Police have scuppered 87 plans to bring drugs into Sussex since last April.
The action, which led to 133 arrests across West Sussex, East Sussex and Brighton & Hove, was part of the ongoing work to tackle ‘county lines’ crimes.
‘County lines’ is a term is used to describe gangs and crime networks who arrange to have drugs imported to one county from another using dedicated mobile phone lines.
Information shared with the Sussex police and crime panel showed that, in the west of the county, 13 attempts were stopped, with significant amounts of cash, phones and Class A drugs seized – including half a kilo of cocaine. Eighteen people were arrested.
In the east, 33 attempts were stopped, leading to 45 arrests, while a sword and machete were among the items seized.
In Brighton & Hove, officers disrupted 41 attempts and made 70 arrests. They seized cash, phones, Class A & B drugs and a firearm.
There was no information about the number of successful prosecutions.
Friday’s meeting was told there were currently around 65 active county lines as well as a number of local drug dealers operating in the area.
More than 350 numbers were thought to be used as deal lines, predominantly run by London-based gangs.
There were concerns from members about the potential for gangs to exploit vulnerable children and adults, coercing them to move or store drugs and money.
Norman Webster (Con, East Grinstead – Baldwins) said: “As long as there is a market people will exploit that market. We need to attack the scourge from all angles.”
The issue of weapons in the county’s schools was also raised, with one West Sussex councillor having already shared his fears that alternative provision colleges had become ‘hotbeds’ for cuckooing.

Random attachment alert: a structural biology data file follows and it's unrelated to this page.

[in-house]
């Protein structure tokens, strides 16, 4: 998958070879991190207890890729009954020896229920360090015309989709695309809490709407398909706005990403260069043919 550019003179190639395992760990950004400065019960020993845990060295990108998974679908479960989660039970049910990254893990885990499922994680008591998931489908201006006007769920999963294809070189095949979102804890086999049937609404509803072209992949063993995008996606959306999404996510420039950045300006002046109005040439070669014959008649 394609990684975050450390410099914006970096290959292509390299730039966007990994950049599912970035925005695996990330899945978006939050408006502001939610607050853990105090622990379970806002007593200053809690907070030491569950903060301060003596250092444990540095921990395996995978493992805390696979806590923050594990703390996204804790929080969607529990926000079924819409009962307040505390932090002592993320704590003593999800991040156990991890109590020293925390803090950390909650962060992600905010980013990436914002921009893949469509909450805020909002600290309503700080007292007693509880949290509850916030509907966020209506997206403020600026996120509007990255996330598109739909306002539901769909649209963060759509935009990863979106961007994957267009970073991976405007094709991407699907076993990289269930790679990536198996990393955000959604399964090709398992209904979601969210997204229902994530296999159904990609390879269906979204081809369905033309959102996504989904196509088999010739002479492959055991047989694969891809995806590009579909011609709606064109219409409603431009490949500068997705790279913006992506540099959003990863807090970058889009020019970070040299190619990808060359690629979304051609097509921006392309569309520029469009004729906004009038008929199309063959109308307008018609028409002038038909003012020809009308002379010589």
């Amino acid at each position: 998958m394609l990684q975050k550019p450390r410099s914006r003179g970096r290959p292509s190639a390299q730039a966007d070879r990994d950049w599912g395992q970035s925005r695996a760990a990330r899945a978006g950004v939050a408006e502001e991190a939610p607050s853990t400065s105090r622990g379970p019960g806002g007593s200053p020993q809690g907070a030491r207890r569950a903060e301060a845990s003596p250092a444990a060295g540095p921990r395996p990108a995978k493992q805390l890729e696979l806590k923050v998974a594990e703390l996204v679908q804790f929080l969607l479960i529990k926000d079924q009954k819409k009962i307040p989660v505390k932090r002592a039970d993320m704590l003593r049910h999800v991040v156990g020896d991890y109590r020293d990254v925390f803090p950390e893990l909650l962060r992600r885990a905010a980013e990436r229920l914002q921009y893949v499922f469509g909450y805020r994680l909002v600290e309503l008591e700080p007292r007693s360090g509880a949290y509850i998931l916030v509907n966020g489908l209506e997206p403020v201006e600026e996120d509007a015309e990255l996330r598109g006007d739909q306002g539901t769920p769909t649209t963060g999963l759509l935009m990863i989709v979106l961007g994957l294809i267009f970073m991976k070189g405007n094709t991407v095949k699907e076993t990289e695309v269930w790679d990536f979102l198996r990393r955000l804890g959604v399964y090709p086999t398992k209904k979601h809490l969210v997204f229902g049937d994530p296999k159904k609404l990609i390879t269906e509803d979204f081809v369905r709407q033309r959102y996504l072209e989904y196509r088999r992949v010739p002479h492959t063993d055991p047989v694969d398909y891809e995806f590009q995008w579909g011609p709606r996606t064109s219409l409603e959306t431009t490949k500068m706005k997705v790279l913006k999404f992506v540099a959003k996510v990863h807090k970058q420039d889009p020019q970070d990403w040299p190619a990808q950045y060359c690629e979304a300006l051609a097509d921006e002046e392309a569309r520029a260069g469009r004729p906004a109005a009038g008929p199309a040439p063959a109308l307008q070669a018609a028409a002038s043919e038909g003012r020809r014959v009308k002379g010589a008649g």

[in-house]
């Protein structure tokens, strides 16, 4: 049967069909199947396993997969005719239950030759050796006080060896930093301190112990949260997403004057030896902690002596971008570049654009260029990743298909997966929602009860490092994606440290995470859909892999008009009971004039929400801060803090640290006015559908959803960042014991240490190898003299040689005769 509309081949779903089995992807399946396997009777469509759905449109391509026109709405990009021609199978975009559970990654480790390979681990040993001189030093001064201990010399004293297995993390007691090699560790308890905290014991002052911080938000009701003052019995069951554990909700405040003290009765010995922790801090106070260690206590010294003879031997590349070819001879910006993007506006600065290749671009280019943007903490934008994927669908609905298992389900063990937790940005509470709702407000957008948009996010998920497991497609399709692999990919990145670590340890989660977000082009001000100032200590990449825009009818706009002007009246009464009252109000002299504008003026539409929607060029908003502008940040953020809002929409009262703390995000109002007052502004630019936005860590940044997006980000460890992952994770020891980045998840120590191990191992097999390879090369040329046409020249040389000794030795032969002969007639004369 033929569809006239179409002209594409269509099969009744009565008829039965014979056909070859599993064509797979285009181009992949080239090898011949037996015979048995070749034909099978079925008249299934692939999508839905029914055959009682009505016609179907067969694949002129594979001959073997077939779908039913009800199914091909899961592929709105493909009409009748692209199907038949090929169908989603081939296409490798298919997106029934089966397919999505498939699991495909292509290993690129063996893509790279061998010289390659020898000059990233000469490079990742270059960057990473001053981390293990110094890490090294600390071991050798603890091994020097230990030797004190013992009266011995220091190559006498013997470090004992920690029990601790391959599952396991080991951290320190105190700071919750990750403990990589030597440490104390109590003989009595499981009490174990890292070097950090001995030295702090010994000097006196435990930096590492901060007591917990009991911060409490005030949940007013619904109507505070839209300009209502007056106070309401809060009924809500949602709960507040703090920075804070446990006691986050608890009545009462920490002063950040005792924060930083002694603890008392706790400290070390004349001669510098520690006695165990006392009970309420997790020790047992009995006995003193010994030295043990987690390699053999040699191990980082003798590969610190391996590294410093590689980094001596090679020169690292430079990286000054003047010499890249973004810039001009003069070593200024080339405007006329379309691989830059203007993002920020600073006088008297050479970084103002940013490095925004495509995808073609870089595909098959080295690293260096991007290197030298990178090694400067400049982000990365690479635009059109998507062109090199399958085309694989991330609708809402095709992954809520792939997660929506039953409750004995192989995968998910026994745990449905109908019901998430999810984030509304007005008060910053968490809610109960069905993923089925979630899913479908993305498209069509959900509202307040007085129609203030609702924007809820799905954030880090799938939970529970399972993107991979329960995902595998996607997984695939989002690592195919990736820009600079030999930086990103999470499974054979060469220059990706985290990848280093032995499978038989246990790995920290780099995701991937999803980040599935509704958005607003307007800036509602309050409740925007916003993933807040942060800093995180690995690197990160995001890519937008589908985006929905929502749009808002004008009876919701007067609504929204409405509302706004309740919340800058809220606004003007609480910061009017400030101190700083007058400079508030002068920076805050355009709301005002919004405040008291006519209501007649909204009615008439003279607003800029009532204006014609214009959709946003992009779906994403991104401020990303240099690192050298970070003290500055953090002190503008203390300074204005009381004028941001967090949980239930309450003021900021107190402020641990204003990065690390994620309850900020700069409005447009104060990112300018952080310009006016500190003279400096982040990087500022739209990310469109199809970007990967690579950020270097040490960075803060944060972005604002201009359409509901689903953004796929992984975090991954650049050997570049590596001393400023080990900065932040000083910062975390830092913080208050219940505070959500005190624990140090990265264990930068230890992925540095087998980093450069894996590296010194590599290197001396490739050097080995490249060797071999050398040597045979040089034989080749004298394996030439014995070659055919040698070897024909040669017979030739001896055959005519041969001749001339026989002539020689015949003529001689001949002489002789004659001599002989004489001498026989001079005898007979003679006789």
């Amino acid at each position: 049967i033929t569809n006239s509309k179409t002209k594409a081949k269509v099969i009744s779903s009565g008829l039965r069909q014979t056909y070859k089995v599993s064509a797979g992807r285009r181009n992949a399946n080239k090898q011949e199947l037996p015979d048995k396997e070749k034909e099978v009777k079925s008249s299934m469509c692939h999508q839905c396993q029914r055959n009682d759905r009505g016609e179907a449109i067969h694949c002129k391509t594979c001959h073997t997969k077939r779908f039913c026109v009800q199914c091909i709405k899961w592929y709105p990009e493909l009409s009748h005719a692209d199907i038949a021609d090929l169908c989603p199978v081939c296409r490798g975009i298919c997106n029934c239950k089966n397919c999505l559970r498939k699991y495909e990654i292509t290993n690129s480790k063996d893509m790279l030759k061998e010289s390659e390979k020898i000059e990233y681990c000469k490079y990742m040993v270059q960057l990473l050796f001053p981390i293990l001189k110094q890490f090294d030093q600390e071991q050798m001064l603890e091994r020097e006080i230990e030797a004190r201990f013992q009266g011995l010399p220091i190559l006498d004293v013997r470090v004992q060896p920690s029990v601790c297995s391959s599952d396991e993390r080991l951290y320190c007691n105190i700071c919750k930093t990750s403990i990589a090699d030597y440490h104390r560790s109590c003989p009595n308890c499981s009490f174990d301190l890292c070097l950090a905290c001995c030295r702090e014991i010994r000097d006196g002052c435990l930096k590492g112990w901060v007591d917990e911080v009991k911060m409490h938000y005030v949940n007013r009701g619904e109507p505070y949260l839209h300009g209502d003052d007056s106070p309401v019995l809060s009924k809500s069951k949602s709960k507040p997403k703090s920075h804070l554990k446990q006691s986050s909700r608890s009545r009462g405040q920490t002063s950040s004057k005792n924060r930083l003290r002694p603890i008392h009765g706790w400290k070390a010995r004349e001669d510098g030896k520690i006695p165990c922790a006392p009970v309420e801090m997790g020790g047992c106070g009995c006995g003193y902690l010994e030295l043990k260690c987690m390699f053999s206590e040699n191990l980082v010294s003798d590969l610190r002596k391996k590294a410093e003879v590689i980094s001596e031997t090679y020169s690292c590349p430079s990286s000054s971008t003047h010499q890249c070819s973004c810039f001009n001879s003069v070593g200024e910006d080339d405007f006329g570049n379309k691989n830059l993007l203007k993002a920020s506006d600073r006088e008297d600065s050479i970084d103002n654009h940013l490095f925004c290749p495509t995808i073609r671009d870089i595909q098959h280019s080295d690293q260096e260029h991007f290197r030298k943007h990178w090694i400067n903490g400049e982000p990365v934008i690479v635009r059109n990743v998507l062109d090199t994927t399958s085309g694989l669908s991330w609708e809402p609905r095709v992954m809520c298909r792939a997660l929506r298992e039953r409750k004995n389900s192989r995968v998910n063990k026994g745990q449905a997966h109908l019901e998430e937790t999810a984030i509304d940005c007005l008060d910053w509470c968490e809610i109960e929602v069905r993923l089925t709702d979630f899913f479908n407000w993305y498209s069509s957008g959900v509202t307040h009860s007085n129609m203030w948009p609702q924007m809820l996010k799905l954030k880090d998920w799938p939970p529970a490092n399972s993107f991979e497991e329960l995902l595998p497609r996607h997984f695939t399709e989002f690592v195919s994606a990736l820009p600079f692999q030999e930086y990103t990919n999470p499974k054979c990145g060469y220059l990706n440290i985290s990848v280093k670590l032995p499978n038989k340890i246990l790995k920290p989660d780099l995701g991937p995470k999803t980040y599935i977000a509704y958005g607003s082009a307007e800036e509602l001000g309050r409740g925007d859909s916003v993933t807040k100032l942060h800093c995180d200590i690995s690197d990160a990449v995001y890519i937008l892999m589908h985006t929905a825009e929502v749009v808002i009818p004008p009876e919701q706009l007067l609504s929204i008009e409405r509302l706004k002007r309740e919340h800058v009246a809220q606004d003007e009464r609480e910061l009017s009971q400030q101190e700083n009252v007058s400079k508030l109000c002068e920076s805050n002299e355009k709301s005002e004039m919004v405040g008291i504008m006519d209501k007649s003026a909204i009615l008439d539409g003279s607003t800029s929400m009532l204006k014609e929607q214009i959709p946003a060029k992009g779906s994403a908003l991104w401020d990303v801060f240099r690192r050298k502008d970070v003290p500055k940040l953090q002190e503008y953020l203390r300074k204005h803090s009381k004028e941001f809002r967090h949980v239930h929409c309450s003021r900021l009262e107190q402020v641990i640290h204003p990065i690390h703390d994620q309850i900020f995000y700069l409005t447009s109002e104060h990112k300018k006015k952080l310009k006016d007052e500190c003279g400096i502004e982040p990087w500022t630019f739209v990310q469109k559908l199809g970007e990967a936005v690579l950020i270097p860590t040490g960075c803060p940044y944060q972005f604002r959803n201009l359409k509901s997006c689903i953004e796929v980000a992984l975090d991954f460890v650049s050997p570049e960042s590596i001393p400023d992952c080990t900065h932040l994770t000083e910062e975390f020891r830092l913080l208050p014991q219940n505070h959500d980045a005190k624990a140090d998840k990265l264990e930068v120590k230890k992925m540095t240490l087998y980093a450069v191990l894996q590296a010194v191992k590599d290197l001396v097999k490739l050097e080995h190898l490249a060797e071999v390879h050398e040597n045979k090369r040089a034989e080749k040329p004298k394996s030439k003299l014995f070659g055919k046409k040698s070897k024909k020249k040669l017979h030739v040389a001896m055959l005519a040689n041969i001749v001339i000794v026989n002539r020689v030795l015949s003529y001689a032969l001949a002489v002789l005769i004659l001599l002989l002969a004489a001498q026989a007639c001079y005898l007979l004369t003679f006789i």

Cuckooing is the term used for a form of abuse where drug dealers befriend a vulnerable person and use their home as a base from which to sell.
Police figures showed that 41 weapons offences were recorded in schools, colleges and universities in Sussex between April, 2017, and March, 2018 – the majority involving knives.
This was a huge drop from the year before when there were 75 incidents.
David Simmons (Con, Hillside) said the figures were a step in the right direction but questioned whether they showed the complete picture.
Police and Crime Commissioner Katy Bourne acknowledged that ‘some of the problem’ had been in getting schools to share their data, but told the meeting that the importance of doing so had been stressed.
Mr Simmons said there were worries that youngsters who had been excluded from school – including those with problems with knives, drugs or violent behaviour – often ended up together in alternative provision colleges.
He added: “All the time that the schools exercise their duty of care to the wider school community, it’s likely that young people with weapons and drugs will be excluded.
“We need to have a real focus on dealing with young people at that level.”
Mrs Bourne assured the meeting that prevention youth officers were working with schools to tackle the problem.
She said: “West Sussex division is currently running a county lines intensive activity week, where youth officers are going into schools to raise awareness with teachers about drugs and about exploitation – particularly about county lines – and the dangers of carrying weapons.”
Karen Dunn , Local Democracy Reporting Service